Our first speaker, on selected lines from Virgil’s Aeneid 4 and 6, was Professor Matthew Leigh, from St Anne’s College, Oxford, a distinguished speaker and good friend of our Association over many years. He spoke virtually without notes  for about ¾ of an hour on the love affair between Aeneas and Dido and his talk provoked many questions from the students.

Students left the theatre for a refreshment break of ¼ of an hour, and returned for a talk focussing on the quite different subjects of ‘Boudica’ and ‘The Druids’. The texts, from the Cambridge Latin Anthology, included extracts from Julius Caesar and Pliny the Elder. The speaker on this rather difficult selection was Dr Dunstan Lowe, from the University of Kent, Canterbury. He projected very interesting images of symbols from Ancient Britain, and his subject matter gripped the attention of his audience, particularly the boys. We hope we may invite Dr Lowe to speak again, which he seems very keen to do. Both speakers distributed useful handouts to the students.

It was pleasing to see so many students benefitting from the GCA’s annual GCSE Latin Conference, in which top class academics provide exam-year GCSE students with deeper insights into the topics they are studying.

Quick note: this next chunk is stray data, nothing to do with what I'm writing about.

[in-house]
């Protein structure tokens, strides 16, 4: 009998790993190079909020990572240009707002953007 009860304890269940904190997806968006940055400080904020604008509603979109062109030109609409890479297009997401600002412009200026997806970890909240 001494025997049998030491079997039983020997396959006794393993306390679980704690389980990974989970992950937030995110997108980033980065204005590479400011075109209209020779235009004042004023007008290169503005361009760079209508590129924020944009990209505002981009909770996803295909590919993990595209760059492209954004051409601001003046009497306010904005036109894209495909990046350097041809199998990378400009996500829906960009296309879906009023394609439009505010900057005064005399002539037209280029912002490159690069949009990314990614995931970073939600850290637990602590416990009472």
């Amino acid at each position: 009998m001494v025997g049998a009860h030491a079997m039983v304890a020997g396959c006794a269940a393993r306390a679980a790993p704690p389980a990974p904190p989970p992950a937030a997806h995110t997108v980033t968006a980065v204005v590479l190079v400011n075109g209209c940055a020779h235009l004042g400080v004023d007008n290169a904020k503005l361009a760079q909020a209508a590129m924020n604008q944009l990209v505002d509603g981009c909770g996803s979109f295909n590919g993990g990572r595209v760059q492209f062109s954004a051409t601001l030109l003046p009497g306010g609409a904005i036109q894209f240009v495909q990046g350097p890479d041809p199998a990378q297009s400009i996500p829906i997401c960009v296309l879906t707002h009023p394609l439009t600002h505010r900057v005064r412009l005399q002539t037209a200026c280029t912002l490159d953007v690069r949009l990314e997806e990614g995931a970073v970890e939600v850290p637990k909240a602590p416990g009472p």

6th Form Lecture, 6 November



We were delighted to welcome Prof. Tim Whitmarsh from St John’s College, Cambridge, to speak on the performance of Homer in antiquity. Evidence from The Odyssey has encouraged the view that The Iliad and The Odyssey were invariably sung to a musical accompaniment, but Prof. Whitmarsh presented compelling evidence from various sources for a much more mixed picture, in which performances were commonly given by a rhapsode, without music but with a stick and a cloak as props. The best rhapsodes were the celebrities of their day – famous and wealthy.

The many questions at the end of Prof. Whitmarsh’s talk confirmed that he had captured the interest of the sizeable audience of 6th formers and GCA members.

The GCA is grateful to Mr Ed Bush and RGS for once again providing an excellent venue and facilities, as well as refreshments.

The 2018 Schools Talk on 9 October


Dr Mary Harlow, from the University of Leicester, gave a fascinating interactive talk at Guildford High School on the Roman toga, its significance in Roman society and how it was manufactured.

Dr Harlow brought her talk to life for her audience from GHS and two visiting schools (King Edward’s, Witley and Nonsuch High, Cheam) with a suitcase-full of props, including spun and woven woollen cloth, an array of drop-spindles for children in the audience to try their hand with, a Roman tunic and, of course, a toga – much appreciated in the dressing-up session at the end.

The extraordinary amount of yarn (around 40 km) needed to make a single toga, the likely size of the loom to weave it on (perhaps 5 m) and the total effort involved (approaching 1000 hours) all raise doubts about claims that Roman women in the classical period made togas at home for their menfolk.

Many thanks to Dr Harlow for coming so far to deliver an exciting and memorable talk and for bringing such interesting exhibits. Thanks, also, to Mr Andrew James & GHS for hosting the meeting and to Mr Adam Key from Nonsuch High for bringing additional togas for staff and pupils to try.